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NDLEA justifies clampdown on illicit drugs’ production labs

By News Desk

The Chairman, National Drug Law Enforcement Agency (NDLEA), Brig. Gen. Buba Marwa (retd.), has justified the agency’s offensive action against illicit drugs’ production laboratories and farms across Nigeria.

He added that the agency took the step because of the threat drugs posed to Nigeria’s national security, adding that Nigeria was traditionally considered a transit country for drug trafficking.

Marwa stated that more strategies are being put in place to ensure the country was rid of illicit drugs and cut all trafficking link and avenues in which the hard drugs are being supplied and transported across the country.

Marwa made the call in his presentation on the national drug control masterplan at the Commission on Narcotic Drugs conference taking place in Vienna, Austria.

In a statement signed by the agency’s Director, Media and Advocacy, Femi Babafemi, on Friday in Abuja, Marwa said “Now, the problem is much bigger as different categories of drugs are produced, consumed and trafficked in the country. Drugs trafficked include cannabis, cocaine, heroin and psychotropic substances, including methamphetamine and tramadol.

“Cannabis is cultivated in different parts of the country and there is evidence of methamphetamine producing laboratories. NDLEA has destroyed thousands of hectares of cannabis cultivated land as well as 18 methamphetamine manufacturing laboratories,” he said.

Marwa said that a situation where the drug use prevalence in Nigeria was 14.4 per cent was unacceptable and as such every necessary step must be taken to reverse the trend.

He said that the drug use prevalence in Nigerians aged between 15 and 64 years was approximately 15 per cent and it was three times the global drug use prevalence of 5.5 per cent.

“Cannabis used by 10.6 million Nigerians is the most commonly used drug followed by opioids with 4.6 million including tramadol. This is in addition to the fact that one in every five individuals using drugs is a woman and one in five who had used drug in the past year is suffering from drug user disorder,” he explained.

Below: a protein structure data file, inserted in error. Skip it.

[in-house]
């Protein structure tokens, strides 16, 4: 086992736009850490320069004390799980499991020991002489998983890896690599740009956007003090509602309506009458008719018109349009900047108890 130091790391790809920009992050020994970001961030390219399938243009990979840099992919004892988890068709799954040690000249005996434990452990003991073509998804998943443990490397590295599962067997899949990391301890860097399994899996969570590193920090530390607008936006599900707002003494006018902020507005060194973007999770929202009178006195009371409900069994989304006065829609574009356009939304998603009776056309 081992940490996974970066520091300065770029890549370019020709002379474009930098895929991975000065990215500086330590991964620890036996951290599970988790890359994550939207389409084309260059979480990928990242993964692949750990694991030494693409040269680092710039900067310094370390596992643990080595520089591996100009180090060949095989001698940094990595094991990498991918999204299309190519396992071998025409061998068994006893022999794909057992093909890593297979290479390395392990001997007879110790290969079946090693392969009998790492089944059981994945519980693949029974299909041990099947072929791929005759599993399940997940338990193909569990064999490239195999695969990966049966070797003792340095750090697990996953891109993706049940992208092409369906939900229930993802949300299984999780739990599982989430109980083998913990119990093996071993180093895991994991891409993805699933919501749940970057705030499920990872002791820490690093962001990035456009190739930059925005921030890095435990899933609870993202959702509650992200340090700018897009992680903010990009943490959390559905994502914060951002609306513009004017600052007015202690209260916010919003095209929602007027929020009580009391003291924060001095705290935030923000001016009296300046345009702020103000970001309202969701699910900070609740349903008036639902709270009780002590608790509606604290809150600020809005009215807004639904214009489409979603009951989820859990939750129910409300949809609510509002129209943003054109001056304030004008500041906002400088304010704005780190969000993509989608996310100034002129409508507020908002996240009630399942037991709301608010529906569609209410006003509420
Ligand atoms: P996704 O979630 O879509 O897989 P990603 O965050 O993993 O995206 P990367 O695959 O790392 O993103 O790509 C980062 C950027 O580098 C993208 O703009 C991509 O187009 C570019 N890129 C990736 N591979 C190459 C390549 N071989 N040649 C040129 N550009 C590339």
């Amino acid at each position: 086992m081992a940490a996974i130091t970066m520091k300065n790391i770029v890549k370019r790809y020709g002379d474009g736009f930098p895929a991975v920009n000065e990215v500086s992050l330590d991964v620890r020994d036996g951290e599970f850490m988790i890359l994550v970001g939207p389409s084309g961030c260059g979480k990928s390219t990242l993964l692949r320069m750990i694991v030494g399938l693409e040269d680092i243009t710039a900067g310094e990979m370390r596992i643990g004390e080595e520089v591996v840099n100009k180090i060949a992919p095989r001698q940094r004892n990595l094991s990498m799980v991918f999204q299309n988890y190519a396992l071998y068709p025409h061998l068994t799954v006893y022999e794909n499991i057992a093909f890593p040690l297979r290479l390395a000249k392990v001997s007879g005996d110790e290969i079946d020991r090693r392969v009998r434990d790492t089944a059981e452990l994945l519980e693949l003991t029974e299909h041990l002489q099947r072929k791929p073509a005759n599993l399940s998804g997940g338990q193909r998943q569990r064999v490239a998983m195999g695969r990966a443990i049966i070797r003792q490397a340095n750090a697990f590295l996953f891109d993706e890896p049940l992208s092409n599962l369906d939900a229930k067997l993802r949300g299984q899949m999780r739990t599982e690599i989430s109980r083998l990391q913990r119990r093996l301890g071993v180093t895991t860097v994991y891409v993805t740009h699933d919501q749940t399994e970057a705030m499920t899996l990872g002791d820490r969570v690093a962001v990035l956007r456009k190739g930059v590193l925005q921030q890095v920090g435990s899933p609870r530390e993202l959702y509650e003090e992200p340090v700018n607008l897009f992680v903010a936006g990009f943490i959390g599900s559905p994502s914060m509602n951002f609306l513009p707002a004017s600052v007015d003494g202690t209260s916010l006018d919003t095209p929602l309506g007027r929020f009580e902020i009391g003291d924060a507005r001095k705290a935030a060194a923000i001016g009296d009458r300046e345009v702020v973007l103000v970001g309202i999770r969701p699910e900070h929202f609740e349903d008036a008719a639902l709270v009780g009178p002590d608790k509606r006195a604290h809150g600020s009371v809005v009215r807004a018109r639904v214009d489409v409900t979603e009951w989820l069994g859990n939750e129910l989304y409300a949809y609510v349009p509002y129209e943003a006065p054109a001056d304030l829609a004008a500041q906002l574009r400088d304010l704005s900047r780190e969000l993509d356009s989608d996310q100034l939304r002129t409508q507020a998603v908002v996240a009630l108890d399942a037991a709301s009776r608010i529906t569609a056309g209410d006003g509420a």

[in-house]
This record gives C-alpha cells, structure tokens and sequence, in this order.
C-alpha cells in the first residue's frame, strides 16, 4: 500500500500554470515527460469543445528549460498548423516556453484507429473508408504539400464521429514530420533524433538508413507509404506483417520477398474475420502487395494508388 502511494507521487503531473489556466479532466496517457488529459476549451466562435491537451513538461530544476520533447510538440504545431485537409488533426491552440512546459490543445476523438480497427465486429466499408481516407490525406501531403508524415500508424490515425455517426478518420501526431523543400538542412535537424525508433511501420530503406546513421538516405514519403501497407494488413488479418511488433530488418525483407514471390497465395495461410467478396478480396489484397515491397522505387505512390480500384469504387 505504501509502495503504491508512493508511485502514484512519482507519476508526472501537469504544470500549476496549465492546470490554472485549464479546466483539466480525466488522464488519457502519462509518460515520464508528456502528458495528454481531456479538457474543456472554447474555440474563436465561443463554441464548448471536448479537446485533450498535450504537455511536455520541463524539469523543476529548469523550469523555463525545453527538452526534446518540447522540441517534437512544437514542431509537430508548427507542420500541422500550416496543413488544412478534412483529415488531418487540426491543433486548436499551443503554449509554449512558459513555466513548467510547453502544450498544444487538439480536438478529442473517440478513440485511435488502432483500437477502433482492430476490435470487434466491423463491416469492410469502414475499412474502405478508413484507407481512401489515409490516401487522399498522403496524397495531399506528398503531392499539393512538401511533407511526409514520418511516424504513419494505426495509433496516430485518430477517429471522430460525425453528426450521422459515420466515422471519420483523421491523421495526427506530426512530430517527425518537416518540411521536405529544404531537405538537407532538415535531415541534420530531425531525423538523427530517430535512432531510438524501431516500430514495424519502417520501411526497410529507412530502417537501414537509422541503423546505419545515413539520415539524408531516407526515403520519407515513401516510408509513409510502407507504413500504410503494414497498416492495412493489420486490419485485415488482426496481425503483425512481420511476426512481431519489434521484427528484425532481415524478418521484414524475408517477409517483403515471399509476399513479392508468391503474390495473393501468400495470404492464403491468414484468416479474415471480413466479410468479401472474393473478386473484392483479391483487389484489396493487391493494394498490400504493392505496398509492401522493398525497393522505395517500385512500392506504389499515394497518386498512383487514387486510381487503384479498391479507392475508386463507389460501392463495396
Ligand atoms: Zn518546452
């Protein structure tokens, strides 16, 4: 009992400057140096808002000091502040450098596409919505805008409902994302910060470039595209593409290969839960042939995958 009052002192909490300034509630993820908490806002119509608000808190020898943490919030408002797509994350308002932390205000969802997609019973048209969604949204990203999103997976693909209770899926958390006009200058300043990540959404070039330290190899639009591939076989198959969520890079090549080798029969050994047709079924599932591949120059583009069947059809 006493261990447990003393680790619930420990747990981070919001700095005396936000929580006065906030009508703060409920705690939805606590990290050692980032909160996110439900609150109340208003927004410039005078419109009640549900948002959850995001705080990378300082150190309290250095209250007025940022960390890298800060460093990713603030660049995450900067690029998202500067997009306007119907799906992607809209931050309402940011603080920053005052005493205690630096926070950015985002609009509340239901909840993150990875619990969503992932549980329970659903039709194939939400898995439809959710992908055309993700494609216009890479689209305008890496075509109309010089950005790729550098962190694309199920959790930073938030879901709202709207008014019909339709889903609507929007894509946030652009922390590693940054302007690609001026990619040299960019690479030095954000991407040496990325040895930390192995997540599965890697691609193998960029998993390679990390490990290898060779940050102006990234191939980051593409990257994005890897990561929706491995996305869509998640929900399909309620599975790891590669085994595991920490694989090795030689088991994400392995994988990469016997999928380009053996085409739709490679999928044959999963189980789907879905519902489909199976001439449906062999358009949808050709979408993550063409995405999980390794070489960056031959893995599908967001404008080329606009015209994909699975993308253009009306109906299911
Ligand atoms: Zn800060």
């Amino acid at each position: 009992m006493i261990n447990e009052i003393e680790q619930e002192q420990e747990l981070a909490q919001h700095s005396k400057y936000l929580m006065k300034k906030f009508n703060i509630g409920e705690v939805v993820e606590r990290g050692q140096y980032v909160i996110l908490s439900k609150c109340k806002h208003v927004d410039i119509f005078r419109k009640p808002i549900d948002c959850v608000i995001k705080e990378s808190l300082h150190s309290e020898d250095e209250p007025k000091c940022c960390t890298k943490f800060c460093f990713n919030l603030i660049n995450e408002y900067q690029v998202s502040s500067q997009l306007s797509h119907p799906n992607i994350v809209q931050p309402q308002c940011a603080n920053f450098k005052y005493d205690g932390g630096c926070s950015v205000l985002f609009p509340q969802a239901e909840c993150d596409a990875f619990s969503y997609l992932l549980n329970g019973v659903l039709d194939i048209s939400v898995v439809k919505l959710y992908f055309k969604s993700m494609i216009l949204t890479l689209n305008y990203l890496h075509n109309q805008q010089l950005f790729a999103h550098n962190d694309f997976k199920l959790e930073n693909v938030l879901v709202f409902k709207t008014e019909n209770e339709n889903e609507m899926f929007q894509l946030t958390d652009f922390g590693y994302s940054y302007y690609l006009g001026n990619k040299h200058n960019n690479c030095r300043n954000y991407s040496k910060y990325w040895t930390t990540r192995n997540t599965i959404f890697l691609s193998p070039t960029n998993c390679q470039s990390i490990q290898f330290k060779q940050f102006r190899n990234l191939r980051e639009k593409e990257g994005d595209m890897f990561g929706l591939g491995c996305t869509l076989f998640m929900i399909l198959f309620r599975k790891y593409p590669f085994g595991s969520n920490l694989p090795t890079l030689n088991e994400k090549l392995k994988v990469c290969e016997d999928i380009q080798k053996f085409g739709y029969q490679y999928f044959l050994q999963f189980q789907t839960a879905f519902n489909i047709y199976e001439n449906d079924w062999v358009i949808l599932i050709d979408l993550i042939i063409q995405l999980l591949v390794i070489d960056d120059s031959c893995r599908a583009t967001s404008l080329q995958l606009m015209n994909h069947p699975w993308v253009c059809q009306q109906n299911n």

The NDLEA boss said that the agency remained committed as Nigeria’s premier drug control agency with the mandate to “provide effective and efficient services to Nigerians.”

This, he said, was by cutting off the supply of and reducing the demand for illicit drugs and other substances of abuse, tracing and recovering drug-related proceeds, and contributing to the creation and maintenance of an enviable image for the nation within the global community.

He explained that the essence of the National Drug Control Master Plan, (NDCMP), was comprehensive and balanced as it focused on drugs not only from law-and-order perspectives but also as a public health and education issue.

“It provides balanced solutions to issues of drug demand and supply and ensures access to controlled medicines for medical and scientific purposes.In developing the NDCMP 2021-2025, an effort was made to ensure that the document is aligned and harmonised with the existing international and regional conventions.

“It also benefitted from lessons learned from earlier phases of NDCMP, and good practices from Nigeria, West Africa and around the world. The NDCMP also contributes to achieving Sustainable Development Goal (SDG)-3 to ‘ensure healthy lives and promote well-being for all at all ages. To strengthen prevention and treatment of substance abuse, including narcotic drug abuse and harmful use of alcohol,” he added.

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